Oh what a rocky ride it’s been.
Political opposition. A Buy America violation. Construction delays. Contaminated soil that sank an underpass. Overweight and badly-manufactured railcars. More construction delays.
When trains finally start rolling along the new Green Line into neighborhoods east of downtown on Wednesday, the last leg in Metro’s controversial multi-billion dollar project to establish light rail in Houston will be open for business.
But the occasion, coming just days before the Super Bowl, also marks the end, for now, of any light rail expansion in the city.
What the future now holds for Houston’s rail dreams, however, is hard to predict – and that may me the only opinion pro-rail advocates and longtime train critics share.
Officials, namely leaders at Metropolitan Transit Authority, acknowledge the completion of the agency’s $2.2 billion rail expansion is both exciting and a relief because of the detours, setbacks and struggles to complete the last line and the effect it had on East End businesses and residents.
The final piece of the line, a $30 million overpass at Harrisburg, was competed late last year, ending detours and roughly seven years of construction on the $587 million project, the bulk of which opened in May 2015. The last mile remained closed until the overpass could be completed and Metro could conduct testing required before ferrying passengers along the route.
Service for all riders starts Wednesday, and is free until Jan. 22 along the Green Line.
There’s a long litany in the story on the problems that occurred during the project. There were a lot, and some of them were bad, but let’s keep two things in mind: One, every major infrastructure project has problems, and two, many of the issues with this project originated with the David Wolff/Frank Wilson Metro administration, which were then left for subsequent boards and CEOs to clean up. It’s all water under the overpass now, and the final completion of this line will do a lot of good, so let’s focus on that.
The end of the line for the Green Line and the most recent rail expansion, however, will not bring an end to talk of rail in Houston. Though there is no funding identified, officials are already dusting off plans for commuter rail to Missouri City along U.S. 90A and looking at what possibilities appear practical to complete other train lines voters approved more than 13 years ago.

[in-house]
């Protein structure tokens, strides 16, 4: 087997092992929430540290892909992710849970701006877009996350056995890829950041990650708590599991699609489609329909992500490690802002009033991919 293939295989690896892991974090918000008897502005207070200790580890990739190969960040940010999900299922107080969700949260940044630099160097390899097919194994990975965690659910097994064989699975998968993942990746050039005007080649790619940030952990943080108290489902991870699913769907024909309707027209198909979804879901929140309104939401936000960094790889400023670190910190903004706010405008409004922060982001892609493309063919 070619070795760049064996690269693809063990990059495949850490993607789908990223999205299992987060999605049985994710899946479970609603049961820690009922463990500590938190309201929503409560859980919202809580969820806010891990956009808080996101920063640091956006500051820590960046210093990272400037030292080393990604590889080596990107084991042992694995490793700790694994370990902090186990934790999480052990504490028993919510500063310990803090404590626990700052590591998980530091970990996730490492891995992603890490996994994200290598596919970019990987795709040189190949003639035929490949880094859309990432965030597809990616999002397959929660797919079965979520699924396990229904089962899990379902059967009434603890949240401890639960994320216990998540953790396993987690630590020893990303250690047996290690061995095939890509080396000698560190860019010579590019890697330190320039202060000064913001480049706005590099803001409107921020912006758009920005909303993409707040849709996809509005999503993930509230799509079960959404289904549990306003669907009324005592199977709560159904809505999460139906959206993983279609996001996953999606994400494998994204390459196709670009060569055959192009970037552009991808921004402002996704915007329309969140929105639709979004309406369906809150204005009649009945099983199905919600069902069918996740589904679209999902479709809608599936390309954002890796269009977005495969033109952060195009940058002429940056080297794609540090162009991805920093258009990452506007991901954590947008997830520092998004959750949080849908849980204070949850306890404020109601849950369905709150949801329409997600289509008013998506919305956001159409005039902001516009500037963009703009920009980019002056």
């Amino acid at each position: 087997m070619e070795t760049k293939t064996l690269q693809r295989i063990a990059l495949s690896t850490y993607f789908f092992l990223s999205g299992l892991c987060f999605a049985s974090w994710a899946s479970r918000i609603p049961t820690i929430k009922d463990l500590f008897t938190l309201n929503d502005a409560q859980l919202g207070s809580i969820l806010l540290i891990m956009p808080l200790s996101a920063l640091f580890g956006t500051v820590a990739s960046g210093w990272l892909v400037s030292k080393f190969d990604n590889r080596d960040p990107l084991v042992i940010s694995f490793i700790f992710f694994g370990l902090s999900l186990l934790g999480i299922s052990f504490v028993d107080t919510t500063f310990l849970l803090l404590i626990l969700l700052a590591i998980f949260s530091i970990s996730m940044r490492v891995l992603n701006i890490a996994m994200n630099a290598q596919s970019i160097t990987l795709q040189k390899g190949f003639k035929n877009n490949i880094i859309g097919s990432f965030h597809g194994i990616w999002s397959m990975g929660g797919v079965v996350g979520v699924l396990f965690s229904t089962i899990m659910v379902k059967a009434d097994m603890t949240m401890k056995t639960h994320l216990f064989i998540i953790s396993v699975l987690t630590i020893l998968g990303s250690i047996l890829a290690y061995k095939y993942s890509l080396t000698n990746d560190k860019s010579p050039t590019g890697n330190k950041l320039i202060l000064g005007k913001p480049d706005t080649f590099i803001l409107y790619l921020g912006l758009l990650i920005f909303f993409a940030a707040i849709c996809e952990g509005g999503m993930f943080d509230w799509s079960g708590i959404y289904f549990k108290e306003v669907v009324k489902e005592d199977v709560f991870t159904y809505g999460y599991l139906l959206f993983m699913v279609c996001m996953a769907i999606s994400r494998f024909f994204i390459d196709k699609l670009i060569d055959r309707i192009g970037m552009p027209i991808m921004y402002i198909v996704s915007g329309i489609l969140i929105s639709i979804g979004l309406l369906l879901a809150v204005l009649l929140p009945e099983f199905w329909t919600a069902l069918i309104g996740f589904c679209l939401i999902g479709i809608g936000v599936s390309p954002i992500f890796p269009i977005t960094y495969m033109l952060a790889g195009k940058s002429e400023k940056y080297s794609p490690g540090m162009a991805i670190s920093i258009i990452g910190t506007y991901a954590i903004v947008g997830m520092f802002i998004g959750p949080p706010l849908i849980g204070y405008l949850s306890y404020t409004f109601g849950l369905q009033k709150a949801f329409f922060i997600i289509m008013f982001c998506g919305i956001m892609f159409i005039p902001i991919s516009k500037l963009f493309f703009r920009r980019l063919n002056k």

First, however, Patman said Metro and others need to develop a regional transportation plan to gauge needed projects and where there is political support for transit investments.
“We have to know where we are going for me to tell you how we’ll get there,” Patman said.
Once the plan is in place, officials could go back to the voters to seek funding, or explore alternatives such as public-private partnerships. Metro has already approved seeking proposals to determine what private partnerships are available.
Any step in the direction of rail, however, has always been politically charged in Houston. The 2003 referendum remains controversial, particularly in relation to a line planned along Richmond. That project remains bitterly opposed by some landowners and businesses, as well as Rep. John Culberson, R-Houston.
We’ve discussed the possibility of a Metro referendum this November. There will always be opposition to a referendum that includes financing for rail, but that opposition will be a lot greater if the Universities Line is a part of it than if it is not. Of course, a rail system that doesn’t include a connection between downtown and the Uptown Line doesn’t make any sense, so one way or the other this needs to be reckoned with. But first we need a plan and a plan to pay for it, then we can decide whether to vote on it this year or not. I’ll be keeping a close eye on that. Write On Metro and KUHF have more.